SPEAKING OUT: Commonwealth Games star Dane Mulivai says stricter penalties should be enforced for those who throw a coward’s punch.
SPEAKING OUT: Commonwealth Games star Dane Mulivai says stricter penalties should be enforced for those who throw a coward’s punch. Rob Williams

"A coward's punch" should cop harsher penalties, says boxer

COMMONWEALTH Games boxer Dane Mulivai has called for tougher penalties for people who maim others with "a coward's punch".

Mr Mulivai, who lives in Redbank Plains, objects to the phrase "king hit" because he says someone who punches another person who is not looking is engaging in disgusting behaviour that should not be given a title associated with royalty and prestige.

Mr Mulivai is well qualified to speak on this matter.

He contested the Commonwealth Games in boxing in 2010 and last year won the Australian K1 kickboxing title and the Combat 8 World Welterweight title.

He is a trained athlete who competes against other trained athletes, in a contact sport that is regulated, and where competitors look their opponents in the eye. But there have been numerous reported incidents of innocent bystanders being punched in the head while they are not looking.

Often the victims fall and hit their heads on concrete. Some of the victims have ended up in comas and have died. Devastated families left in sorrow.

Mr Mulivai's nickname is King Dane, so that is another reason why the term "king hit" upsets him.

"I do not understand why the news (media) continually say it is a king hit," Mr Mulivai said.

"Maybe that is what is driving the kids to gain that title. It is one million per cent a coward's punch. To punch someone who is not looking at you is not something that a man would do. It is disgusting.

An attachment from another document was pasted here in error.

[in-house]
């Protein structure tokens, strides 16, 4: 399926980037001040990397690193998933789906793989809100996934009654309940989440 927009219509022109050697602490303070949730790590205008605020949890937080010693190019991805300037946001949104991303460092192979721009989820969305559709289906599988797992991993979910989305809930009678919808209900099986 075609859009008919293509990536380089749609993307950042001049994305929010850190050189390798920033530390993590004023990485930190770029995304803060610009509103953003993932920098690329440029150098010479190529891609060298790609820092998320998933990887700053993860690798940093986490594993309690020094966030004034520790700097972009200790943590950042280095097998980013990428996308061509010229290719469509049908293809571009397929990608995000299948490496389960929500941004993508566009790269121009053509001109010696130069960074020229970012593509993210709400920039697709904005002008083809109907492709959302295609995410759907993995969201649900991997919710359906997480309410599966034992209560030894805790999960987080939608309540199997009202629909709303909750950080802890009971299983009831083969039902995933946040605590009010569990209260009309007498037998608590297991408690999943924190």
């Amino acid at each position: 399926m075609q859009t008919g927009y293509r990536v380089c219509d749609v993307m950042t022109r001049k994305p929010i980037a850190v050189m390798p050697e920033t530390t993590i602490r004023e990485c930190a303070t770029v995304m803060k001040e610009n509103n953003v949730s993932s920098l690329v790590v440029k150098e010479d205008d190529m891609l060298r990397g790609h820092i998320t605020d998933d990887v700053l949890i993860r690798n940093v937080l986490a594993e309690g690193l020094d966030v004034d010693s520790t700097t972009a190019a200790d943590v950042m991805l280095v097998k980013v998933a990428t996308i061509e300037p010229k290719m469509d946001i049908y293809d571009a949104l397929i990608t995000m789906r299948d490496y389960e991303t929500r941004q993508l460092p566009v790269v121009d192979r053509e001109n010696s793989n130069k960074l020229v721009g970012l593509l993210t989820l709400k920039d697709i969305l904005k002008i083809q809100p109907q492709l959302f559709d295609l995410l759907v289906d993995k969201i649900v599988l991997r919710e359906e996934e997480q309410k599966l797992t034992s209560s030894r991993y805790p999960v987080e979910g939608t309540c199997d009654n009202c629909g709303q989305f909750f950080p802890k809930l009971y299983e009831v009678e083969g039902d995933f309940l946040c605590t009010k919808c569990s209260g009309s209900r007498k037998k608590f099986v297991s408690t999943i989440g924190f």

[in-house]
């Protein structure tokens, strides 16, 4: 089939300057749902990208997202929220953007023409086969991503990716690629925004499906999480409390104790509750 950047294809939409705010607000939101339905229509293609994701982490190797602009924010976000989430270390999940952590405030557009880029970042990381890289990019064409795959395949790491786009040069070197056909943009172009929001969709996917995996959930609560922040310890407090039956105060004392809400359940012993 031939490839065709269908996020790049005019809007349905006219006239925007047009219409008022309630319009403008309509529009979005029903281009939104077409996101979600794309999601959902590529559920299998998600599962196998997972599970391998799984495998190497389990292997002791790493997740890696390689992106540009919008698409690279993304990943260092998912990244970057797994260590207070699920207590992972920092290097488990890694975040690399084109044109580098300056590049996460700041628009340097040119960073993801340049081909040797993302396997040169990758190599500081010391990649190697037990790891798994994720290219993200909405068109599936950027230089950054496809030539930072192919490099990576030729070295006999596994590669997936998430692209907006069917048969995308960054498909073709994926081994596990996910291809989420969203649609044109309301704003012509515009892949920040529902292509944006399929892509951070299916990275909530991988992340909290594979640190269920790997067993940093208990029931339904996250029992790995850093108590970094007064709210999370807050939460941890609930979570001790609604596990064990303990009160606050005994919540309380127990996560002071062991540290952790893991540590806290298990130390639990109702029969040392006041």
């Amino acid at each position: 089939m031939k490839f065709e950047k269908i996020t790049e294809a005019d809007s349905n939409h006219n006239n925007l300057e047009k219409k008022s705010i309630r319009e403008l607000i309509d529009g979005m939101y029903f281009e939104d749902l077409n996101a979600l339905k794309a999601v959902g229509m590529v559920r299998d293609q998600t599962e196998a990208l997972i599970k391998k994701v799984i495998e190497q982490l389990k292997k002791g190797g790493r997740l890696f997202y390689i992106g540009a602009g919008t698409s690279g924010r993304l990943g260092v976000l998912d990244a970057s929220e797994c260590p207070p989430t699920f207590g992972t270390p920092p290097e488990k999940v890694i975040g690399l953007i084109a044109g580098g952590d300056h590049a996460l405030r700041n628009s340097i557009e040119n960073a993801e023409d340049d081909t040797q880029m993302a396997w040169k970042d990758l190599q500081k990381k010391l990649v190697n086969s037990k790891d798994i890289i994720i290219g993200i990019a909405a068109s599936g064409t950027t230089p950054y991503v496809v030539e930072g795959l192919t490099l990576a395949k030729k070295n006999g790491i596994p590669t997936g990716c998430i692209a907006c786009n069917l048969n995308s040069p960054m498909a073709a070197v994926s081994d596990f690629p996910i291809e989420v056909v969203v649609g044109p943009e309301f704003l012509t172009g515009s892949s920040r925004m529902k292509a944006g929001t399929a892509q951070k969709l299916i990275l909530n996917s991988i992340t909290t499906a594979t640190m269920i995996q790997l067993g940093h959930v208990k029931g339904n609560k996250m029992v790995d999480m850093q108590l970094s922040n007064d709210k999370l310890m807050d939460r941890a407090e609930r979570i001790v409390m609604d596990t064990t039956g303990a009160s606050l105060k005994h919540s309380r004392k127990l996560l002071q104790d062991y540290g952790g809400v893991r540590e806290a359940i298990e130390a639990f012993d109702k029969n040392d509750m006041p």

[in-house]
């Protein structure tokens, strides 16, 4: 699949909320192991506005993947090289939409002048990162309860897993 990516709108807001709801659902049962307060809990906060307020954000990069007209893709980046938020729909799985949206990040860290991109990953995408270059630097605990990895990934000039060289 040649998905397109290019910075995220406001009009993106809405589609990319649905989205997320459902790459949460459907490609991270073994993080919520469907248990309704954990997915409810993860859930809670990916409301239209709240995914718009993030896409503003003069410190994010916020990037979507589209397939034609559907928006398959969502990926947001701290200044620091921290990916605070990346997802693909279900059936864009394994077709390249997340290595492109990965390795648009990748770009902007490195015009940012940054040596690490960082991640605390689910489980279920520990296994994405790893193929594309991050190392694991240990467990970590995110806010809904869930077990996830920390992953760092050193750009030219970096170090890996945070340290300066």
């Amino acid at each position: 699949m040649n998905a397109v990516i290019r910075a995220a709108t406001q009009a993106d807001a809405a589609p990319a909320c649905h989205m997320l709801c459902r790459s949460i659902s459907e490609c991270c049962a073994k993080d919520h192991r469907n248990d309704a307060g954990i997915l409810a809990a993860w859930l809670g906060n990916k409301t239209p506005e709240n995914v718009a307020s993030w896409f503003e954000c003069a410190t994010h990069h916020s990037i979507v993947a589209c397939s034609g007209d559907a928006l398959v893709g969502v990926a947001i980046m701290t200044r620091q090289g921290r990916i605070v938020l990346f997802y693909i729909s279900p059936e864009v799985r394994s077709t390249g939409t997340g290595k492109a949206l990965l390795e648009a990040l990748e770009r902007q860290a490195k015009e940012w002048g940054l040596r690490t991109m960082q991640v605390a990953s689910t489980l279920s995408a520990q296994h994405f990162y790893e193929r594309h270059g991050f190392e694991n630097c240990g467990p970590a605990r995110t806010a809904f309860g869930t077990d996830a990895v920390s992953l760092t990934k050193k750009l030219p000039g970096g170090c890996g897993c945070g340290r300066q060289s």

"I come from a sport where we are trained to punch other fighters who are trained as well. But they are looking at you.

"These people who are being punched are average people.

"They are not trained for this sort of stuff.

"But even myself, as a trained fighter, if I was punched from the side or back I could die."

Mr Mulivai said it is time severe minimum penalties were introduced.

"If you were able to bring capital punishment back...this falls under that," he said.

"If one man takes another man's life when they are not aware, then maybe they deserve the same punishment.

"There definitely should be harsher punishments. You can't sentence a man to 18 months jail when they have taken another man's life away.

"That is just a slap on the wrist and an insult to the family."

Mr Mulivai has the backing of Prime Minister Tony Abbott who said on 2GB radio that unprovoked attacks were "utterly cowardly".

"It's brutal, it's gratuitous, it's utterly unprovoked and it should be dealt with, with appropriate severity by our system," he said.

"The police, the courts, the judges ought to absolutely throw the book at people who perpetrate this kind of gratuitous, unprovoked violence."

Mr Mulivai said it was "the families that suffer because they live with what happens for the rest of their lives."

"These people that do these disgusting acts should think of the mums and dads that suffer and think about what it would be like if their brother or sister was hit, before they punch someone.

"I feel for the parents. I am a father of three kids.

"My oldest son is 13, but now he is going to be deprived of his freedom because I can't let him out when there is the risk of some stupid fool out there on the street trying to get a title under his belt."